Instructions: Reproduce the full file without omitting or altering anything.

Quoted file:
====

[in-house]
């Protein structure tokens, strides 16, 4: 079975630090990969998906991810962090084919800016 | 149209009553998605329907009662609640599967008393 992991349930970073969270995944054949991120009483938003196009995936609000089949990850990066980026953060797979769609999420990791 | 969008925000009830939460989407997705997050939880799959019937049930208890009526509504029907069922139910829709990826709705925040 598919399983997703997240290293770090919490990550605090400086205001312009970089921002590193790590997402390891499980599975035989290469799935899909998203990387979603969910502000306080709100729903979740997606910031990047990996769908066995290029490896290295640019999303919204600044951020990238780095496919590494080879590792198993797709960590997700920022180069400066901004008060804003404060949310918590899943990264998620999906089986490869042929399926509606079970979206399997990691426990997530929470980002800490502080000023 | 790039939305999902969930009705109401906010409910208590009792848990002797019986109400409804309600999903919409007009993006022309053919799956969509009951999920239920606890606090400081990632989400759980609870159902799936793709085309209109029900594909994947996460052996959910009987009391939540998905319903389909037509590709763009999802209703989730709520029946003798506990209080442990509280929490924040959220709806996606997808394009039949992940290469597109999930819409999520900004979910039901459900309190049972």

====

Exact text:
[in-house]
């Protein structure tokens, strides 16, 4: 079975630090990969998906991810962090084919800016 | 149209009553998605329907009662609640599967008393 992991349930970073969270995944054949991120009483938003196009995936609000089949990850990066980026953060797979769609999420990791 | 969008925000009830939460989407997705997050939880799959019937049930208890009526509504029907069922139910829709990826709705925040 598919399983997703997240290293770090919490990550605090400086205001312009970089921002590193790590997402390891499980599975035989290469799935899909998203990387979603969910502000306080709100729903979740997606910031990047990996769908066995290029490896290295640019999303919204600044951020990238780095496919590494080879590792198993797709960590997700920022180069400066901004008060804003404060949310918590899943990264998620999906089986490869042929399926509606079970979206399997990691426990997530929470980002800490502080000023 | 790039939305999902969930009705109401906010409910208590009792848990002797019986109400409804309600999903919409007009993006022309053919799956969509009951999920239920606890606090400081990632989400759980609870159902799936793709085309209109029900594909994947996460052996959910009987009391939540998905319903389909037509590709763009999802209703989730709520029946003798506990209080442990509280929490924040959220709806996606997808394009039949992940290469597109999930819409999520900004979910039901459900309190049972």